It’s election time in Freiburg. I found the main slogan for the centre-left SPD really intriguing. ‘Es ist Zeit für Gerectigkeit’ (It’s time for social justice). My immediate thought was, isn’t it always time for social justice? If social justice is about improving quality of life, tackling poverty, creating equal access and extending support to the whole community. Then, I don’t think social justice is something which can or should just be turned on and off.

It’s like telling someone ‘it’s time to be kind’. Everyone knows that it’s important to be kind but it doesn’t mean they will be – or that they have the same understanding of what kindness is. Regardless, it’s impossible to argue for the opposite.

Even the pettiest politicians use a warped notion of kindness to advance their cause. ‘We need to help our own first…’, ‘We need to sort out our own backyard…’, ‘We need to ensure future generations aren’t burdened…’

I wish these ideas could just be knocked on the head but politics is so often driven by the personal – which can never be dismissed. And it’s those personal drivers that are a far more useful place to start understanding kindness and social justice.

In my eyes, kindness can be about going out of your way to support a stranger. It could also be about sharing a meal.  And it definitely means making people feel welcome and offering the hope of gentleness.

My last day in Chennai was at of Sundari and Krishna’s home and it was a reminder of the many faces of kindness. In what was supposed to be a two- hour visit, I spent the day with my new friends learning and exchanging stories about culture, cricket, family and most of all food. They told me about how their beliefs and Tamil identity shaped their view of their city – and the age-old routine of prayer, hard work and family kept them humming along.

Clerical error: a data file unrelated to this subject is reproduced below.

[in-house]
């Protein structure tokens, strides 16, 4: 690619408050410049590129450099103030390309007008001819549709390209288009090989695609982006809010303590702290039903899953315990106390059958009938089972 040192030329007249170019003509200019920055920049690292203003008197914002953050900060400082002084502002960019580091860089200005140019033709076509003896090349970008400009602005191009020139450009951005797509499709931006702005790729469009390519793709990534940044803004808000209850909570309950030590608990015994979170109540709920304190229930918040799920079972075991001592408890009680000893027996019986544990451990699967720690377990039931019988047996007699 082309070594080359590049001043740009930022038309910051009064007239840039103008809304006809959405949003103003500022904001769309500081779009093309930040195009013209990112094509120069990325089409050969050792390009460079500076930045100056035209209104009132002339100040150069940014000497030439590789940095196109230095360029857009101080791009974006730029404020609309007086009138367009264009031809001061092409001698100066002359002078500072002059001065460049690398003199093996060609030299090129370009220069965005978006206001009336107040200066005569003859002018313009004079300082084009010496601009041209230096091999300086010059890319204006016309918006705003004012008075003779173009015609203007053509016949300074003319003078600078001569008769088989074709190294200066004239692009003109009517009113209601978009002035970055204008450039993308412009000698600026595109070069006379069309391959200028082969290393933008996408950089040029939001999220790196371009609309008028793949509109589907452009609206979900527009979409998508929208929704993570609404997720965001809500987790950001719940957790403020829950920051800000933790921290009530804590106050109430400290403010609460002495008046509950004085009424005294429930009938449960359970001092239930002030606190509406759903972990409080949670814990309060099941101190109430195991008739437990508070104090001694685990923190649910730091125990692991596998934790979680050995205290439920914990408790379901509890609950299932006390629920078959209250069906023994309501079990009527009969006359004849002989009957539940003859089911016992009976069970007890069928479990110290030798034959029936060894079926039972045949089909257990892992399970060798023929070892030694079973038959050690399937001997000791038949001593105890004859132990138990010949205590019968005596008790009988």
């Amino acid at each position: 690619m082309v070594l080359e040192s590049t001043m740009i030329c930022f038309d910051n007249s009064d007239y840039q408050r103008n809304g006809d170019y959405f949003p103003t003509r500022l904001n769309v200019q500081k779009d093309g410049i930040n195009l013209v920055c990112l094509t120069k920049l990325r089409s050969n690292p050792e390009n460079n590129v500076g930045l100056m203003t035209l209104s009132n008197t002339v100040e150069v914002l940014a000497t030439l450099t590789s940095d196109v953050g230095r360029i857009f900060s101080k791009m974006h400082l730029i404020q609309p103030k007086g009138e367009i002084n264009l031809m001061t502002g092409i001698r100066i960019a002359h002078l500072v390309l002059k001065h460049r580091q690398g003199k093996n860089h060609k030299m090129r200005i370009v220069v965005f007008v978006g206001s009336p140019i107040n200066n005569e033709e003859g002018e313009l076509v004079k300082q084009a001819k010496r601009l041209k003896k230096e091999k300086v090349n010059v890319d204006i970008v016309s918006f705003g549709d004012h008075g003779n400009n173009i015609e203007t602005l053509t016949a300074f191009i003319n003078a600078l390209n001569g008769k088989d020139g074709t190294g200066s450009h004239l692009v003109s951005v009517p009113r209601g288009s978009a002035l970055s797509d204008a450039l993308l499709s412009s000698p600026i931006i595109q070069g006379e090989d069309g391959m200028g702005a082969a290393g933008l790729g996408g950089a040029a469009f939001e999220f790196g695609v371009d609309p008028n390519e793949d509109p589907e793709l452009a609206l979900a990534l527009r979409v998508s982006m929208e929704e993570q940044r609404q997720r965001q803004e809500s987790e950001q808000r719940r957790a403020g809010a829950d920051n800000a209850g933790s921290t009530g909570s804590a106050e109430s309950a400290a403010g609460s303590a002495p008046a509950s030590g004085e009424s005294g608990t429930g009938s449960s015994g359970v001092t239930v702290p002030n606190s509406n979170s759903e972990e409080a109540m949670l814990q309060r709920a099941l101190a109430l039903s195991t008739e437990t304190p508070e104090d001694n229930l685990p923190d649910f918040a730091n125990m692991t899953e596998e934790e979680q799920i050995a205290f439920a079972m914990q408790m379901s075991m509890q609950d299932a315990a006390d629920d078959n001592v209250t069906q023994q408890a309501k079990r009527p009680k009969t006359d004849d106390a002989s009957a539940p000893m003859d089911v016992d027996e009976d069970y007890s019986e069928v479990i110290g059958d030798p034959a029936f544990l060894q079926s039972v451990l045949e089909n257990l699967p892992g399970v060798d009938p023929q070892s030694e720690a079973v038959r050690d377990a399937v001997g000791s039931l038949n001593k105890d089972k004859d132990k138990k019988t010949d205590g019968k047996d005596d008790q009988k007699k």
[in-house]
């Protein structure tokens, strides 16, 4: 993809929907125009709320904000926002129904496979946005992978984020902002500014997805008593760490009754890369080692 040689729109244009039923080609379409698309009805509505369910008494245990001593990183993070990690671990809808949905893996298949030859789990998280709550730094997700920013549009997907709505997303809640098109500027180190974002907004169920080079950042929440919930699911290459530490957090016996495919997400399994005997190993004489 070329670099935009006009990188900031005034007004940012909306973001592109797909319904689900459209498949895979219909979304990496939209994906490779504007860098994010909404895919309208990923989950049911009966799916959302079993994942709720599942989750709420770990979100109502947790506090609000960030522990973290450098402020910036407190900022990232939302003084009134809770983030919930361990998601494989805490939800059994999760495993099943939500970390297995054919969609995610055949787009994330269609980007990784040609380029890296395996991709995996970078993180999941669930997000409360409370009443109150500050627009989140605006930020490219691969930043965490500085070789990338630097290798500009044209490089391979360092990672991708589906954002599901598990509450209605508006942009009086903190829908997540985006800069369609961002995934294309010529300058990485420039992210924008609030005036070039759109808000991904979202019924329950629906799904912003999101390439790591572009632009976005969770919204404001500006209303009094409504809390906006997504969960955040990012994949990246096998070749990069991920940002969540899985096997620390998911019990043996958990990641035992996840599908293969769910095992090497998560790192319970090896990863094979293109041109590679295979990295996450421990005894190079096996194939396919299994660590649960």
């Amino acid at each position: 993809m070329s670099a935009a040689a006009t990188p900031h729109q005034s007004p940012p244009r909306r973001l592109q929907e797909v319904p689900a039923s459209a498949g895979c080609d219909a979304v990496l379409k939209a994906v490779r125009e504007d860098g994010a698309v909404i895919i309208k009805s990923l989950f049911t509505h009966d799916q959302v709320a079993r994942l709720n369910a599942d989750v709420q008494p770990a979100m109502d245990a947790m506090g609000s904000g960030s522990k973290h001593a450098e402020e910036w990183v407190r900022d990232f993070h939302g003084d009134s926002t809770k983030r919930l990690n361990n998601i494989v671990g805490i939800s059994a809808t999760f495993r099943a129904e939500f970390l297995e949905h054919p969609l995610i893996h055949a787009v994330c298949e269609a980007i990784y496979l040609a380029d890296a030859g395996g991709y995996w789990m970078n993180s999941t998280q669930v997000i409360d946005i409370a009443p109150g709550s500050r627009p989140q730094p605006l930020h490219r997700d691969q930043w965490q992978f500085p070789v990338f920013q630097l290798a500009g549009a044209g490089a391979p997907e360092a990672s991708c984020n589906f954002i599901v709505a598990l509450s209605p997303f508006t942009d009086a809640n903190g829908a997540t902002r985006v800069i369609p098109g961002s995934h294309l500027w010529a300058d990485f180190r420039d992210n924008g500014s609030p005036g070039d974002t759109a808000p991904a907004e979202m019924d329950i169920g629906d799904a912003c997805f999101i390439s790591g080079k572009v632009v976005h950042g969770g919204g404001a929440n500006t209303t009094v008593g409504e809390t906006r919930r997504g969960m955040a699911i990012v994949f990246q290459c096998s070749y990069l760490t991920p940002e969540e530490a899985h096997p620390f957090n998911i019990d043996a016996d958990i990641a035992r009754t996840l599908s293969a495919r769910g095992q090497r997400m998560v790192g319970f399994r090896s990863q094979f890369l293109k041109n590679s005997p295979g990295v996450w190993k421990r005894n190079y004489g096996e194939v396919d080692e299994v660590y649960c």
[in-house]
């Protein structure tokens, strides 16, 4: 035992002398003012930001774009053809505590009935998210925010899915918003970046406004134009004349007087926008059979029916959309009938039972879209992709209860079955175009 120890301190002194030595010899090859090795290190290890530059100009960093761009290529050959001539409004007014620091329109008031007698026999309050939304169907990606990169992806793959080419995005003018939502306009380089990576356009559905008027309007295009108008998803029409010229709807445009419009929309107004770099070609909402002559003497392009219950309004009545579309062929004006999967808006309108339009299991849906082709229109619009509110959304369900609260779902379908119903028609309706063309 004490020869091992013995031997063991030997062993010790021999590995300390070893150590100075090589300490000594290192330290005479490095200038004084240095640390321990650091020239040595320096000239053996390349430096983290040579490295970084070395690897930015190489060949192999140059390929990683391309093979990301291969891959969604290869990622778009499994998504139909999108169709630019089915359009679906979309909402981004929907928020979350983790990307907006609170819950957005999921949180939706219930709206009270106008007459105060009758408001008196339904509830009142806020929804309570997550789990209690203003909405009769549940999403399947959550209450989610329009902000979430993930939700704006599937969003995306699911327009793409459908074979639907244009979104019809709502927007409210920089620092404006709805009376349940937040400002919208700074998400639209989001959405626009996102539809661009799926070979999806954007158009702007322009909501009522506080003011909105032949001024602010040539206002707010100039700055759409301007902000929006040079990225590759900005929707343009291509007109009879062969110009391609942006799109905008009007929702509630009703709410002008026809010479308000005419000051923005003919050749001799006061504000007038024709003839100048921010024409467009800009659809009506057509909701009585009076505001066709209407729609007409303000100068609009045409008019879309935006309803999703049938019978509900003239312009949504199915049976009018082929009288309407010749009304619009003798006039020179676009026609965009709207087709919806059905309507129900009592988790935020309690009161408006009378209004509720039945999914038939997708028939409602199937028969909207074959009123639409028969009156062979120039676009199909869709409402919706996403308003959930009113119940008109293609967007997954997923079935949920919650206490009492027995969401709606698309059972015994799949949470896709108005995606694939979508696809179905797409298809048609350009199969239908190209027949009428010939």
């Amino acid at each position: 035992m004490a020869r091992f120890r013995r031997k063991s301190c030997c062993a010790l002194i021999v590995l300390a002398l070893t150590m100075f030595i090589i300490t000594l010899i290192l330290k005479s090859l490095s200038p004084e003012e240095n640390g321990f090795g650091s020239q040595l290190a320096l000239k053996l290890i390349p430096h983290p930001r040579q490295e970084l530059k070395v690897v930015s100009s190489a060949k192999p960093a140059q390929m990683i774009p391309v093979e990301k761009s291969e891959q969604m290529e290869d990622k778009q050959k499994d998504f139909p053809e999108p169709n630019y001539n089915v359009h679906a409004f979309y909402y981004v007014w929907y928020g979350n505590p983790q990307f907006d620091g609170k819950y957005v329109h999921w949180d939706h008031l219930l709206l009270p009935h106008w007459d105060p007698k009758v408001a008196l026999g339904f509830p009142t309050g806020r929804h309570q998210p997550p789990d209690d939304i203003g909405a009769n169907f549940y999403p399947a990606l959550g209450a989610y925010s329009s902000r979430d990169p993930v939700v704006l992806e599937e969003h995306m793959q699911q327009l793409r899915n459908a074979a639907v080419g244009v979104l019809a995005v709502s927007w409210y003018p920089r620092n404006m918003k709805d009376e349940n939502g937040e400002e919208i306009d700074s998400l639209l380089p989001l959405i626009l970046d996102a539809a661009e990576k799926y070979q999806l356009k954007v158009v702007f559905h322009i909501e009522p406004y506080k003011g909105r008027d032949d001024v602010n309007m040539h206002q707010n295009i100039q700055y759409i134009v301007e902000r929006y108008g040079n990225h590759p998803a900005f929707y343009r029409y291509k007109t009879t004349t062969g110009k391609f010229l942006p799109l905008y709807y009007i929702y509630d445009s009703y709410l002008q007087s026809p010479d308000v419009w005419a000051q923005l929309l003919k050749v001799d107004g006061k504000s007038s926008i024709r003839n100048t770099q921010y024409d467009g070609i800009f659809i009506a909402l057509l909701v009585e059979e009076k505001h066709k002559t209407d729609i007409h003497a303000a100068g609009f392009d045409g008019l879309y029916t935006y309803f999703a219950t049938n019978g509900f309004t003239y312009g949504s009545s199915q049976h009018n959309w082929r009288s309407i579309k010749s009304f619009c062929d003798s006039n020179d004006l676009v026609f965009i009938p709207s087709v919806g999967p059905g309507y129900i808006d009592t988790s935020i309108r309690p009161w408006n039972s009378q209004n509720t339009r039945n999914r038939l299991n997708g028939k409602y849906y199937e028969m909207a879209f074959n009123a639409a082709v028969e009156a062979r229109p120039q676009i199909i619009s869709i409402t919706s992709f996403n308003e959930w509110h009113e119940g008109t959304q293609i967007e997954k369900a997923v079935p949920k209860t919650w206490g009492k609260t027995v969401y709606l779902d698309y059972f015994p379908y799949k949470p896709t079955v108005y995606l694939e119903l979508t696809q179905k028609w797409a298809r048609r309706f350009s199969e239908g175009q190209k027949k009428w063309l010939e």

In a community where kindness can’t always be demonstrated in the exchange or expression of goods – this simple formula which I’ve readily dismissed as a left-wing atheist, works for S&K, and it seems to work in Chennai.

This was a city that was always welcoming. Whether it was cooking with S&K or being invited into the back of tiny stores for Iddy, samosas or Tamil coffee – people were adamant that I didn’t just pass by but sat with them. Even when there was no common language.

In Chennai, I thought I would return to see the abject poverty of poverty of New Delhi. I thought I would see the dog-fight that exists just to get by. That’s not what I saw. It’s impossible to understand a city in a week but my impressions of the Tamil Nadu capital as a beautiful and easy place held as I visited other neighbourhoods and explored far and wide.

By all measures, Chennai is an incredibly poor city but it is also one which offers some hope about capacity for change and to be kind against the odds. As I adjust back to transactional 21st living, I’ll look out for those faces in the crowd that are happy to slow things down.


(S&K in Chennai 9.09.17)

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